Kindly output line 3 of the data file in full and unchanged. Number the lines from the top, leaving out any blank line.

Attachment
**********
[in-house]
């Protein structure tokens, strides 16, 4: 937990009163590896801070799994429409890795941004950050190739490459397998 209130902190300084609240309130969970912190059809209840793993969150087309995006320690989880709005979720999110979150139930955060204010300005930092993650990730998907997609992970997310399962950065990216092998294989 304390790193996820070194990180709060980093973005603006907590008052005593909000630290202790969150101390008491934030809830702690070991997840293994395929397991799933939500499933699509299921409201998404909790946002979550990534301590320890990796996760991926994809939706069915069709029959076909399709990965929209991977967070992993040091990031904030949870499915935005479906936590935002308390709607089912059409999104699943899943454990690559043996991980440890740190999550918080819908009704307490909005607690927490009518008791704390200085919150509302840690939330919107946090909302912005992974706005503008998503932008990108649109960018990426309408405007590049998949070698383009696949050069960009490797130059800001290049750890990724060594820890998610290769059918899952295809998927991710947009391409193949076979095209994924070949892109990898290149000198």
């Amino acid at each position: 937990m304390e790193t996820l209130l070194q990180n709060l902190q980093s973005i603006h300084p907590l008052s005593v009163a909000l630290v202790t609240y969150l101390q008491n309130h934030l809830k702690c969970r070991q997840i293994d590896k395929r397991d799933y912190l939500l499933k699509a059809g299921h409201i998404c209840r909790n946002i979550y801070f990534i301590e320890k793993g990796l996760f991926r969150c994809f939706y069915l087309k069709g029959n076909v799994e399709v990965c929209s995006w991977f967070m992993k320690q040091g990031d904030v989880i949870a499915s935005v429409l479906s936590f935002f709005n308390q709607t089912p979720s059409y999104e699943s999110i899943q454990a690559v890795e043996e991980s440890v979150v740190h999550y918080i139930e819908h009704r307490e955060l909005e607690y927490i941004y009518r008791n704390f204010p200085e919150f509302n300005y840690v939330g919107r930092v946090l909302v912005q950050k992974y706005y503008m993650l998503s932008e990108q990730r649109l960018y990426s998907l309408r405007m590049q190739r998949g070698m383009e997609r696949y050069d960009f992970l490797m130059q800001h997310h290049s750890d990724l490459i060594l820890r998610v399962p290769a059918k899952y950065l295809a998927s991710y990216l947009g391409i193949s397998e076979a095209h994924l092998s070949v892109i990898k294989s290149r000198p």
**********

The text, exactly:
């Amino acid at each position: 937990m304390e790193t996820l209130l070194q990180n709060l902190q980093s973005i603006h300084p907590l008052s005593v009163a909000l630290v202790t609240y969150l101390q008491n309130h934030l809830k702690c969970r070991q997840i293994d590896k395929r397991d799933y912190l939500l499933k699509a059809g299921h409201i998404c209840r909790n946002i979550y801070f990534i301590e320890k793993g990796l996760f991926r969150c994809f939706y069915l087309k069709g029959n076909v799994e399709v990965c929209s995006w991977f967070m992993k320690q040091g990031d904030v989880i949870a499915s935005v429409l479906s936590f935002f709005n308390q709607t089912p979720s059409y999104e699943s999110i899943q454990a690559v890795e043996e991980s440890v979150v740190h999550y918080i139930e819908h009704r307490e955060l909005e607690y927490i941004y009518r008791n704390f204010p200085e919150f509302n300005y840690v939330g919107r930092v946090l909302v912005q950050k992974y706005y503008m993650l998503s932008e990108q990730r649109l960018y990426s998907l309408r405007m590049q190739r998949g070698m383009e997609r696949y050069d960009f992970l490797m130059q800001h997310h290049s750890d990724l490459i060594l820890r998610v399962p290769a059918k899952y950065l295809a998927s991710y990216l947009g391409i193949s397998e076979a095209h994924l092998s070949v892109i990898k294989s290149r000198p």